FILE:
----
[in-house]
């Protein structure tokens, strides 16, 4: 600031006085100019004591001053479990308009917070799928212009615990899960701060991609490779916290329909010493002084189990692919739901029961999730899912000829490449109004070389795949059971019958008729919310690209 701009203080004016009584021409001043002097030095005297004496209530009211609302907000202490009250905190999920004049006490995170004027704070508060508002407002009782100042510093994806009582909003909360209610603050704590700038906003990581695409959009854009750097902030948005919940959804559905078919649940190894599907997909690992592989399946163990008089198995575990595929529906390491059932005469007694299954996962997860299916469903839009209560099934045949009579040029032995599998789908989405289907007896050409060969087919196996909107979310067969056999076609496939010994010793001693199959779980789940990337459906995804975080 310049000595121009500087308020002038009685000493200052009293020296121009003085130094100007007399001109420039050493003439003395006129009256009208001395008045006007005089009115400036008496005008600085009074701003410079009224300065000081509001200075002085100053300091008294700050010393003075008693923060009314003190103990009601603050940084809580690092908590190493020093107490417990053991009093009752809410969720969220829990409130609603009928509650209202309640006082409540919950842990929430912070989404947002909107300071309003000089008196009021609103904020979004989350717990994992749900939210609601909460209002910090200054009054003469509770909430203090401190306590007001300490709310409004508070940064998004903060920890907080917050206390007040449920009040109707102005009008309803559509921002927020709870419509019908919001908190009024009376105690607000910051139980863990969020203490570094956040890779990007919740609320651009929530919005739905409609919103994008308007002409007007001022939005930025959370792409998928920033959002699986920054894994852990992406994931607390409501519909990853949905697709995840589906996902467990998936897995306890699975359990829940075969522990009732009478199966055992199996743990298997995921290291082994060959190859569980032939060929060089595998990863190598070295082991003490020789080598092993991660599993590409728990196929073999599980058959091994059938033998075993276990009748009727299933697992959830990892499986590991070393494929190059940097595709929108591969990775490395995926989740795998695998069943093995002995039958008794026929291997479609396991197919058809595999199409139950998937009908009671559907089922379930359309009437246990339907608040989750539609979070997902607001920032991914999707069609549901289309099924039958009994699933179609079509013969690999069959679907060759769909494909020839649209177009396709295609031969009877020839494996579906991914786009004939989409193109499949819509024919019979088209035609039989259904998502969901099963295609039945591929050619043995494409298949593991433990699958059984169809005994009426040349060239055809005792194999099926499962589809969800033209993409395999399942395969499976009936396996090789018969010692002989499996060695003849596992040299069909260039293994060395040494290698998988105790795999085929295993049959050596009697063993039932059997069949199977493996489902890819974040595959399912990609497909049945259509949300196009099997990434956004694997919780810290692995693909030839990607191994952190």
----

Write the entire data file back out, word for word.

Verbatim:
[in-house]
């Protein structure tokens, strides 16, 4: 600031006085100019004591001053479990308009917070799928212009615990899960701060991609490779916290329909010493002084189990692919739901029961999730899912000829490449109004070389795949059971019958008729919310690209 701009203080004016009584021409001043002097030095005297004496209530009211609302907000202490009250905190999920004049006490995170004027704070508060508002407002009782100042510093994806009582909003909360209610603050704590700038906003990581695409959009854009750097902030948005919940959804559905078919649940190894599907997909690992592989399946163990008089198995575990595929529906390491059932005469007694299954996962997860299916469903839009209560099934045949009579040029032995599998789908989405289907007896050409060969087919196996909107979310067969056999076609496939010994010793001693199959779980789940990337459906995804975080 310049000595121009500087308020002038009685000493200052009293020296121009003085130094100007007399001109420039050493003439003395006129009256009208001395008045006007005089009115400036008496005008600085009074701003410079009224300065000081509001200075002085100053300091008294700050010393003075008693923060009314003190103990009601603050940084809580690092908590190493020093107490417990053991009093009752809410969720969220829990409130609603009928509650209202309640006082409540919950842990929430912070989404947002909107300071309003000089008196009021609103904020979004989350717990994992749900939210609601909460209002910090200054009054003469509770909430203090401190306590007001300490709310409004508070940064998004903060920890907080917050206390007040449920009040109707102005009008309803559509921002927020709870419509019908919001908190009024009376105690607000910051139980863990969020203490570094956040890779990007919740609320651009929530919005739905409609919103994008308007002409007007001022939005930025959370792409998928920033959002699986920054894994852990992406994931607390409501519909990853949905697709995840589906996902467990998936897995306890699975359990829940075969522990009732009478199966055992199996743990298997995921290291082994060959190859569980032939060929060089595998990863190598070295082991003490020789080598092993991660599993590409728990196929073999599980058959091994059938033998075993276990009748009727299933697992959830990892499986590991070393494929190059940097595709929108591969990775490395995926989740795998695998069943093995002995039958008794026929291997479609396991197919058809595999199409139950998937009908009671559907089922379930359309009437246990339907608040989750539609979070997902607001920032991914999707069609549901289309099924039958009994699933179609079509013969690999069959679907060759769909494909020839649209177009396709295609031969009877020839494996579906991914786009004939989409193109499949819509024919019979088209035609039989259904998502969901099963295609039945591929050619043995494409298949593991433990699958059984169809005994009426040349060239055809005792194999099926499962589809969800033209993409395999399942395969499976009936396996090789018969010692002989499996060695003849596992040299069909260039293994060395040494290698998988105790795999085929295993049959050596009697063993039932059997069949199977493996489902890819974040595959399912990609497909049945259509949300196009099997990434956004694997919780810290692995693909030839990607191994952190």